Critics have compared Dagerman's works to those of Franz Kafka, William Faulkner and Albert Camus. Many see him as the main representative of a group of Swedish writers called “Fyrtiotalisterna” (“the writers of the 1940s”) who channeled existentialist feelings of fear, alienation and meaninglessness common in the wake of the horrors of World War II and the looming Cold War.[5]

In 1946, Dagerman became a household name in Sweden through his newspaper travelogue from war-ravaged Germany, later published in book form with the title Tysk Höst (German Autumn). Rather than blaming the German people for the war's atrocities, calling them crazed or evil, Dagerman portrayed the human ordinariness of the men and women who scraped by in the ruins of war. To him, the root of disaster lay in the anonymity of mass organizations that obstructed empathy and individual responsibility, qualities without which the human race is threatened by extinction.

“I believe that man’s natural enemy is the mega-organization
because it robs him of the vital necessity to feel responsible for his fellow-man,
restricting his possibilities to show solidarity and love
and instead turns him into an agent of power,
that for the moment may be directed against others,
but ultimately is directed against himself.”[6]

The short story collection Nattens lekar (The Games of Night), published in 1947, met with high acclaim.[7] Many of the stories were set on his grandparents’ farm, and are written from a child's perspective. Dagerman used a tender naturalistic style that appeals to a wide audience. This same year his first play “Den dödsdömde” (“The Man Condemned to Death”) opened in Stockholm to rave reviews. Also in 1947 he published his empathetic account of people's sufferings at the time of the Allied Occupation of Germany, German Autumn (in its English translation), an eye-witness account of devastation and sorrows, a literary equivalent to the film Germany Year Zero.

The most famous of Dagerman's short stories, “Att döda ett barn” (“To Kill A Child”), exemplified the strong influence of film on his writing. In image after image, it portrayed in riveting detail how a series of perfectly ordinary events can be a prologue to horror.

In 1948, he wrote three more plays and published his third novel Bränt barn (A Burnt Child). The story, a psychological account of a young man's infatuation with his father's mistress, was written in a tight, naturalistic style.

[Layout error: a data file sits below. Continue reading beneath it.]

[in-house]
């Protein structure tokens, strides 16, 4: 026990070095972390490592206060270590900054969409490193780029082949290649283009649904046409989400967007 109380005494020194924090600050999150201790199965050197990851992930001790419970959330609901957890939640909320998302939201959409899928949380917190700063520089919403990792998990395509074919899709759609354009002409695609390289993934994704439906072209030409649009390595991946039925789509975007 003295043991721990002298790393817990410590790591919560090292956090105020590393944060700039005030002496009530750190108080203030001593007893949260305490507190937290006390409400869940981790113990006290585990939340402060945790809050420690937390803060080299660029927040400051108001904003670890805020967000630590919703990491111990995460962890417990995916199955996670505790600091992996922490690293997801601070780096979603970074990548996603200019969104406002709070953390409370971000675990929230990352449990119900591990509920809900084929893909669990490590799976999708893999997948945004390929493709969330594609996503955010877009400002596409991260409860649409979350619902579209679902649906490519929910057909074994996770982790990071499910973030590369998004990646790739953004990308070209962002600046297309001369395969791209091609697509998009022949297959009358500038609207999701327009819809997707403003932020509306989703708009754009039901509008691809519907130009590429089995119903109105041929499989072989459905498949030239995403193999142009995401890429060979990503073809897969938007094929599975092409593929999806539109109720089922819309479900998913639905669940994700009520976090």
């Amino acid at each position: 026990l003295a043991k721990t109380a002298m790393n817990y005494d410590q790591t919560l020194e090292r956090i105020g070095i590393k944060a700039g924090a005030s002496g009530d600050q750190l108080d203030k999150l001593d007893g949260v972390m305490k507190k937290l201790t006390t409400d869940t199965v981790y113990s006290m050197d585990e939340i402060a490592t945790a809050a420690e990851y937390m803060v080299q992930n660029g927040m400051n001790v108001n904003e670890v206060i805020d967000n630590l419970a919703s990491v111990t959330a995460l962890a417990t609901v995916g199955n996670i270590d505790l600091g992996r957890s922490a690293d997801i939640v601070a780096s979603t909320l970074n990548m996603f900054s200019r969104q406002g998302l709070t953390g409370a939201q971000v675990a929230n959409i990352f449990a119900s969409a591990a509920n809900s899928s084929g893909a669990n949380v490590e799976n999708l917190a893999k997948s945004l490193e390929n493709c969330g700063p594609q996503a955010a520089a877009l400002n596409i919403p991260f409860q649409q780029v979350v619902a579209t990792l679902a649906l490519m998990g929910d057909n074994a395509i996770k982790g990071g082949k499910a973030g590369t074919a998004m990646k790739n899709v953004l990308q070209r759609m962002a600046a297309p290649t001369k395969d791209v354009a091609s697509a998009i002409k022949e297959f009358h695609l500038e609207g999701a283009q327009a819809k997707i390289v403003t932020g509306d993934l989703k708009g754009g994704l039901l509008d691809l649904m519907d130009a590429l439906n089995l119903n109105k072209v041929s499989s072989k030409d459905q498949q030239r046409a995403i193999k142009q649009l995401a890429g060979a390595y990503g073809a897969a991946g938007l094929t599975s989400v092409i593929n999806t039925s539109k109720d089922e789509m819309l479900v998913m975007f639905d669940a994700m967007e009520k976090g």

Dagerman wrote only one more novel: Bröllopsbesvär (Wedding Worries), published in 1949, regarded by some as his best. In this novel, he returned one final time to the setting of his grandparents’ farm and characters to describe the human condition, including a search for forgiveness and salvation. In this book, Dagerman, who throughout his career experimented with different literary styles, used stream-of-consciousness as a method of penetrating a character.

After his early and rapid successes, expectations kept rising, not the least his own. Dagerman struggled with depression and an onset of writer's block. He became restless in the now suburbanized Götze family, and was drawn to the medium of theater. As a playwright, and even a one-time director, he met friends and lovers within the theater world, leaving his family for periods at a time. Eventually, Dagerman broke away for good to live with and later marry the celebrated actress Anita Björk, with whom he had a daughter. But the break proved difficult, emotionally and financially. Dagerman felt guilty leaving his young sons, and took on mounting debt to support his first family. The assumption being that his debt would be paid up when he were to publish his next book ...

While battling deepening depression and a debilitating writer's block, Dagerman wrote an autobiographical essay “Vårt behov av tröst är omättligt” (“Our need for consolation is insatiable”) about his struggles and search for a way to stay alive. He also wrote “Tusen år hos gud” (“A Thousand Years with God”) – part of a new novel he was planning – which signaled a turn to a more mystical bent in his writing. In spite of his struggles, Dagerman continued to deliver his daily satirical verses for “Arbetaren”, the last one published on November 5, 1954, the day after his suicide.